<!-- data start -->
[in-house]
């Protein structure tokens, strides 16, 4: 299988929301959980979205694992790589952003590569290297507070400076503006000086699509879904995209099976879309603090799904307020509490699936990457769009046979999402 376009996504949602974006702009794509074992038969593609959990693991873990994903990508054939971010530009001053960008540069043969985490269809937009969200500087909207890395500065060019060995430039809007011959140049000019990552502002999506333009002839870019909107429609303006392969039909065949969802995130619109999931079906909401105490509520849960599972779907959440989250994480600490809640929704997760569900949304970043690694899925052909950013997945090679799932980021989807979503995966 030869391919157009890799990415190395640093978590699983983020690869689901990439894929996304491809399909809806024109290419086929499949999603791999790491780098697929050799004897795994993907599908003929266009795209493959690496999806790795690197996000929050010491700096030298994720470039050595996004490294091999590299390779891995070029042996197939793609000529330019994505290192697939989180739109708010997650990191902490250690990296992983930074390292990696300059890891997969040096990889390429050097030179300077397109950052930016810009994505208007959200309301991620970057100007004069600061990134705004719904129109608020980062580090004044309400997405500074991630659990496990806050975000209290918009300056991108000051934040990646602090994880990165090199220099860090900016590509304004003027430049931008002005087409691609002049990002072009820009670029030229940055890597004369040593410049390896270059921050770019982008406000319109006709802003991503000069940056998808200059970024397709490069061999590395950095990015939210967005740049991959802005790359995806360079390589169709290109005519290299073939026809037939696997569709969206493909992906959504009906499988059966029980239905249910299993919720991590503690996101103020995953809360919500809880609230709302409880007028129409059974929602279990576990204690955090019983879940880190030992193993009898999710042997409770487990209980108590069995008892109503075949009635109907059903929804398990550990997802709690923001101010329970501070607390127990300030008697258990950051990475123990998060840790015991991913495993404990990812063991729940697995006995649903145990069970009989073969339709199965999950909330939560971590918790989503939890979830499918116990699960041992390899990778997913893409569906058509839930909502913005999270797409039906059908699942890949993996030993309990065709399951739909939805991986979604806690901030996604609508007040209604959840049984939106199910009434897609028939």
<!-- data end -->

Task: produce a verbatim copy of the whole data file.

[in-house]
């Protein structure tokens, strides 16, 4: 299988929301959980979205694992790589952003590569290297507070400076503006000086699509879904995209099976879309603090799904307020509490699936990457769009046979999402 376009996504949602974006702009794509074992038969593609959990693991873990994903990508054939971010530009001053960008540069043969985490269809937009969200500087909207890395500065060019060995430039809007011959140049000019990552502002999506333009002839870019909107429609303006392969039909065949969802995130619109999931079906909401105490509520849960599972779907959440989250994480600490809640929704997760569900949304970043690694899925052909950013997945090679799932980021989807979503995966 030869391919157009890799990415190395640093978590699983983020690869689901990439894929996304491809399909809806024109290419086929499949999603791999790491780098697929050799004897795994993907599908003929266009795209493959690496999806790795690197996000929050010491700096030298994720470039050595996004490294091999590299390779891995070029042996197939793609000529330019994505290192697939989180739109708010997650990191902490250690990296992983930074390292990696300059890891997969040096990889390429050097030179300077397109950052930016810009994505208007959200309301991620970057100007004069600061990134705004719904129109608020980062580090004044309400997405500074991630659990496990806050975000209290918009300056991108000051934040990646602090994880990165090199220099860090900016590509304004003027430049931008002005087409691609002049990002072009820009670029030229940055890597004369040593410049390896270059921050770019982008406000319109006709802003991503000069940056998808200059970024397709490069061999590395950095990015939210967005740049991959802005790359995806360079390589169709290109005519290299073939026809037939696997569709969206493909992906959504009906499988059966029980239905249910299993919720991590503690996101103020995953809360919500809880609230709302409880007028129409059974929602279990576990204690955090019983879940880190030992193993009898999710042997409770487990209980108590069995008892109503075949009635109907059903929804398990550990997802709690923001101010329970501070607390127990300030008697258990950051990475123990998060840790015991991913495993404990990812063991729940697995006995649903145990069970009989073969339709199965999950909330939560971590918790989503939890979830499918116990699960041992390899990778997913893409569906058509839930909502913005999270797409039906059908699942890949993996030993309990065709399951739909939805991986979604806690901030996604609508007040209604959840049984939106199910009434897609028939």